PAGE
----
Percival Stockdale: "The imagery of this picture is in the height of poetical vigour, and sublimity. The simile of the immense, and fiery comet, shedding pestilence, and war; that of two black clouds, that come rattling on, over the Caspian; and the darkness of hell, grown darker by the frowns of the combatants; are, all, thrown out, with an unrivalled force, and manner. In the former quotation; the undefined likeness of a kingly crown, which the spectre had on; emblematick of his future universal empire; the ambiguity of his form, which had neither shape, nor substance, that could be described; — his semblance of a head, left to be more distinctly, but infinitely figured, by imagination; — these are the productions of a mighty master, who could give animated being, and bold relief, to the slightest shades; the productions of a of a great maker, who could call into life, and action, all poetical possibilities; in short, they are the atchievements only of Miltonian genius; as happy in art, as disdainful of bounds. Who can think, for a moment, of allegory violating probability, while he is fired with such imagery, and with such description? The dreadful dart which Death shakes, in the Miltonic painting, should be as fatal to the sophistry of Johnson; and I add, with some regret, even to the fairer criticism of Addison, as it was, afterwards, destructive to the human kind" Lectures on the truly eminent English Poets (1807) 1:148-49.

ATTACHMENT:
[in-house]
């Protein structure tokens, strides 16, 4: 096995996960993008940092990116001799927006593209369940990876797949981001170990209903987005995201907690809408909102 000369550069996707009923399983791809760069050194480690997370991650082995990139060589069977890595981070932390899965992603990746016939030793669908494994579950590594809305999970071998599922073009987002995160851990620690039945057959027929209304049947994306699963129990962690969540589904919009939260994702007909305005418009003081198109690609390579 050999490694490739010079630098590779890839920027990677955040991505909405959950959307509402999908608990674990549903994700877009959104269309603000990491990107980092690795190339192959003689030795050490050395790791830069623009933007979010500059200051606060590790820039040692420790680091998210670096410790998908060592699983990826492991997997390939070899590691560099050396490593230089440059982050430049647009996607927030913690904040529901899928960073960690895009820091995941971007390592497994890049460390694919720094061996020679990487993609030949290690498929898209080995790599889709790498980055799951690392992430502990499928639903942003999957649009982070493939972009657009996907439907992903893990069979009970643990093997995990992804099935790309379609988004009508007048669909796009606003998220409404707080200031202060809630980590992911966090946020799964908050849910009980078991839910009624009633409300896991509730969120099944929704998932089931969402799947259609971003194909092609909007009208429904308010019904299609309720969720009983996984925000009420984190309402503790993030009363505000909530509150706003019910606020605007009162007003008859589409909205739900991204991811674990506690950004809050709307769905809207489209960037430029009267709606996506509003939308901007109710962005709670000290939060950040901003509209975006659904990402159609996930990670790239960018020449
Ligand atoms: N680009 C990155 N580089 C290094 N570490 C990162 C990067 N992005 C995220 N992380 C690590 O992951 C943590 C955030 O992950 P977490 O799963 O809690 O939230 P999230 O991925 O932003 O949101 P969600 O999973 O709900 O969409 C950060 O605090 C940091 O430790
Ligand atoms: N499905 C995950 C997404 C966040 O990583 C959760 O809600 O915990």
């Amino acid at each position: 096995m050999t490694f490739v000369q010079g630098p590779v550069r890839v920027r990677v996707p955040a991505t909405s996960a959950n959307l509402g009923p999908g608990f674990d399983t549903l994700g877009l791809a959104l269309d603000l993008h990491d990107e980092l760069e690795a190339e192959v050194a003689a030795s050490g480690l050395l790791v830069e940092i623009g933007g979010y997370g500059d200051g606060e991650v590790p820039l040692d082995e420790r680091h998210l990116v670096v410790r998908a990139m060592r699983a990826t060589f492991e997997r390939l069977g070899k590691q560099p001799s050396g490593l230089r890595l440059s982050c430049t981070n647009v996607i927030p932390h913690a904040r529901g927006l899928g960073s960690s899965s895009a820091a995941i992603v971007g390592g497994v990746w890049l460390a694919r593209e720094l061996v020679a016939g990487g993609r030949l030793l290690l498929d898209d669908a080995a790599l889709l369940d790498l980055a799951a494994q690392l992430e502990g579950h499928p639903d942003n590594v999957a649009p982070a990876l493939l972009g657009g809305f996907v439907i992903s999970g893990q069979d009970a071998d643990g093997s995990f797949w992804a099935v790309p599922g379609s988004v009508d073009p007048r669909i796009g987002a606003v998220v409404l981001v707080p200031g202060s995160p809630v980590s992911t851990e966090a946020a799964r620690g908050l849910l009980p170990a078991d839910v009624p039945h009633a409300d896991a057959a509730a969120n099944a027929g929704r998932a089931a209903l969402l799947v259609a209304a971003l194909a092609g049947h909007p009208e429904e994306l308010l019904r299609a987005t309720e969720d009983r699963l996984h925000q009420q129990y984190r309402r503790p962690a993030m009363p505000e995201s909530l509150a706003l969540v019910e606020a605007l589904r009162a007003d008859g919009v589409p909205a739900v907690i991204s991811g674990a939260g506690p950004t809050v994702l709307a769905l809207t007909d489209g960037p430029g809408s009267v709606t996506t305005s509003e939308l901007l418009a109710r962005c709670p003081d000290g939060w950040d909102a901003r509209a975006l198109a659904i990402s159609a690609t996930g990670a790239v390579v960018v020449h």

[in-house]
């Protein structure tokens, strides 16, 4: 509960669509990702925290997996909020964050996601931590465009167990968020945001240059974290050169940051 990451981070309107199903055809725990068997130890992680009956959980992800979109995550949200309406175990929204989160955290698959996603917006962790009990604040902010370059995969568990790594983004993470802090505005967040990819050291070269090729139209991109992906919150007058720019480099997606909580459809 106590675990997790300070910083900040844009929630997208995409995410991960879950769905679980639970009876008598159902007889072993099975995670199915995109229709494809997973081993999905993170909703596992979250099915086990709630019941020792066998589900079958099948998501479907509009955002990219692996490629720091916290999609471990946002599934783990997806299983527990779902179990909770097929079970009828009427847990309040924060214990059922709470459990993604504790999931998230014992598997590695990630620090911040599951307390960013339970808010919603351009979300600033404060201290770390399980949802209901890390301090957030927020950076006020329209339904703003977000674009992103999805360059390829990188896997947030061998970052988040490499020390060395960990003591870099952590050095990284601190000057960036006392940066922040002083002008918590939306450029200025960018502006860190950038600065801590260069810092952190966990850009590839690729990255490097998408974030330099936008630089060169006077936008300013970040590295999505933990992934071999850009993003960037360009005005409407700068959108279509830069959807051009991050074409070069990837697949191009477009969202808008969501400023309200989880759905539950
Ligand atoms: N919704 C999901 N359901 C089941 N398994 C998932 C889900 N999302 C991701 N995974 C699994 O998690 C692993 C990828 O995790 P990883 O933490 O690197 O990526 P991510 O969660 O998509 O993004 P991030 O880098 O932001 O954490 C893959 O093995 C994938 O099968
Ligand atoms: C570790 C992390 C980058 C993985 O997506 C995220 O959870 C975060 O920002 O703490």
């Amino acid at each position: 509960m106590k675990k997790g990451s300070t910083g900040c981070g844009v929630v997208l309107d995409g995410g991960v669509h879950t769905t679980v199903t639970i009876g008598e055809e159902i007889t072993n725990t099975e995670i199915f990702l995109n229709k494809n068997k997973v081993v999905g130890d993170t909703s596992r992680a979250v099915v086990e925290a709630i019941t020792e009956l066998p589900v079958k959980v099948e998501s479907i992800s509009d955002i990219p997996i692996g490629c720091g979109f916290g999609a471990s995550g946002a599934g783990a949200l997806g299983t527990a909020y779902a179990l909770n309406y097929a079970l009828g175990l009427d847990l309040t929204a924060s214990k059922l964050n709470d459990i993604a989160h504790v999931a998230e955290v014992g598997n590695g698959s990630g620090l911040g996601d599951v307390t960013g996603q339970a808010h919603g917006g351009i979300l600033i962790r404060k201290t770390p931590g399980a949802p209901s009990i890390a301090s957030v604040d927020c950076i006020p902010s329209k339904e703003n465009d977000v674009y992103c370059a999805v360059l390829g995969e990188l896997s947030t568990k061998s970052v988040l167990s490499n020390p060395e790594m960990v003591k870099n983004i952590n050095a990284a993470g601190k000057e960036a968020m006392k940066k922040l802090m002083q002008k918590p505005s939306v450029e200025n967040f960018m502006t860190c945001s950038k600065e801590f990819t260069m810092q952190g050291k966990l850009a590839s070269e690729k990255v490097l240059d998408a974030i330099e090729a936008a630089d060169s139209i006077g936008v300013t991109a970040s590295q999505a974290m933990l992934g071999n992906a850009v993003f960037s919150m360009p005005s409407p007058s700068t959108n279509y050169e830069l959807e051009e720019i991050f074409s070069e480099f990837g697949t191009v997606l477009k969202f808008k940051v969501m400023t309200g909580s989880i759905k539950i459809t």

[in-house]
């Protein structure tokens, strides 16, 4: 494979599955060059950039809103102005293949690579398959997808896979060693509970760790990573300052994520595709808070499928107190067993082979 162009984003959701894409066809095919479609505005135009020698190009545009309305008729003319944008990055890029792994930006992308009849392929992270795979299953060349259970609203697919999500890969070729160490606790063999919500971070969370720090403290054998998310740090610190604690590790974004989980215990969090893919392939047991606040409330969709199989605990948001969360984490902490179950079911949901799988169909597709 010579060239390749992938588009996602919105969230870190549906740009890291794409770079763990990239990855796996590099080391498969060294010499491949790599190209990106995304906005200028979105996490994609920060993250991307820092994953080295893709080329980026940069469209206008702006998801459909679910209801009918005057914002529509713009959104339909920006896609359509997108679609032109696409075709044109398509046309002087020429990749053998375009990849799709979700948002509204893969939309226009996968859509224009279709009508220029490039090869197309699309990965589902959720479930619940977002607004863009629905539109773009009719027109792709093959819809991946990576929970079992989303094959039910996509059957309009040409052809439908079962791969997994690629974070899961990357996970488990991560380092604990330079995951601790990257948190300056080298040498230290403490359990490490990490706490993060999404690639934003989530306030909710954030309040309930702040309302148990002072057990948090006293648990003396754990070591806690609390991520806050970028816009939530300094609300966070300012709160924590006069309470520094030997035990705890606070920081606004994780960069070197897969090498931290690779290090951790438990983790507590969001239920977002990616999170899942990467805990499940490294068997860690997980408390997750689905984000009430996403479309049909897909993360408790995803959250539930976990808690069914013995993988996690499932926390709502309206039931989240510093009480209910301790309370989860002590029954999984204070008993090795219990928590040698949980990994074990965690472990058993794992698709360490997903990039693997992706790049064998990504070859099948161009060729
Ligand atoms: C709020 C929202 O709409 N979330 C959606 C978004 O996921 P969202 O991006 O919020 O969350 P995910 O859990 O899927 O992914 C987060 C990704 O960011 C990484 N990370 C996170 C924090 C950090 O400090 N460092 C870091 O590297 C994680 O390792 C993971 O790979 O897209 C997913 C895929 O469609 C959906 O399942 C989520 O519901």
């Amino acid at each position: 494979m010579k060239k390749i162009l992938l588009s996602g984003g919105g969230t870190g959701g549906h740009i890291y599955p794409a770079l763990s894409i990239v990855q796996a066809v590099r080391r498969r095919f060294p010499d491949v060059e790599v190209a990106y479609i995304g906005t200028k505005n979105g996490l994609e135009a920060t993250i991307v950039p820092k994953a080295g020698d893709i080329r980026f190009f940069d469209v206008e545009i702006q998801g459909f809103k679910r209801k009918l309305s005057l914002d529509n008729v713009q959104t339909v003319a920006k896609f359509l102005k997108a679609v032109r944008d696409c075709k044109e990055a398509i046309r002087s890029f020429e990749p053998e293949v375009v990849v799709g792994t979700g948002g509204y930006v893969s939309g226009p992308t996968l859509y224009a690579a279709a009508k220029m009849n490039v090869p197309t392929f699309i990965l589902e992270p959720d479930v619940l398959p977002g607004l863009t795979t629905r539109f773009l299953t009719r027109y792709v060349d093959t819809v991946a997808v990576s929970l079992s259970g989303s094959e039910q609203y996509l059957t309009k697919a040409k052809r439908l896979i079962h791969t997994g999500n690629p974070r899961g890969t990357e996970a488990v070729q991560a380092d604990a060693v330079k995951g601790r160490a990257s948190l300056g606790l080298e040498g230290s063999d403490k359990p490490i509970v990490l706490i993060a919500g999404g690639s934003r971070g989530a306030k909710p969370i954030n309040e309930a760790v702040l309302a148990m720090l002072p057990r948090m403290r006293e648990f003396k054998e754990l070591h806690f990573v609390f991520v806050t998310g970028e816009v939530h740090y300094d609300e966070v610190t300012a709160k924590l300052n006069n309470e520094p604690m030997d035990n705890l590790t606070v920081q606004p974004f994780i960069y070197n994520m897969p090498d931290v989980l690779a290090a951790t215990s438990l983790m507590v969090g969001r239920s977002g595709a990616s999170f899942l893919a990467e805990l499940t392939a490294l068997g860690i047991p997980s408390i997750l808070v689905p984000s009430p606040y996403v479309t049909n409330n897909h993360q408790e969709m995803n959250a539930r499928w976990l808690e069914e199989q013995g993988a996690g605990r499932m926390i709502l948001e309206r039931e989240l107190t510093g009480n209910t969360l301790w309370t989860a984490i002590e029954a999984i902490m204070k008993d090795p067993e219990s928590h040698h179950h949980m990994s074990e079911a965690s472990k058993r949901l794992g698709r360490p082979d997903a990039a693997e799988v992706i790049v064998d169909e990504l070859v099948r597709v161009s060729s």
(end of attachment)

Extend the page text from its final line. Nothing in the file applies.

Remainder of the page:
Thomas Campbell: "Though he acknowledged a filial reverence for Spenser as a poet, he left no Gothic irregular tracery in the design of his own great work, but gave a classical harmony of parts to its stupendous pile. It thus resembles a dome, the vastness of which is at first sight concealed by its symmetry, but which expands more and more to the eye while it is contemplated" (1819; 1842) lxxx.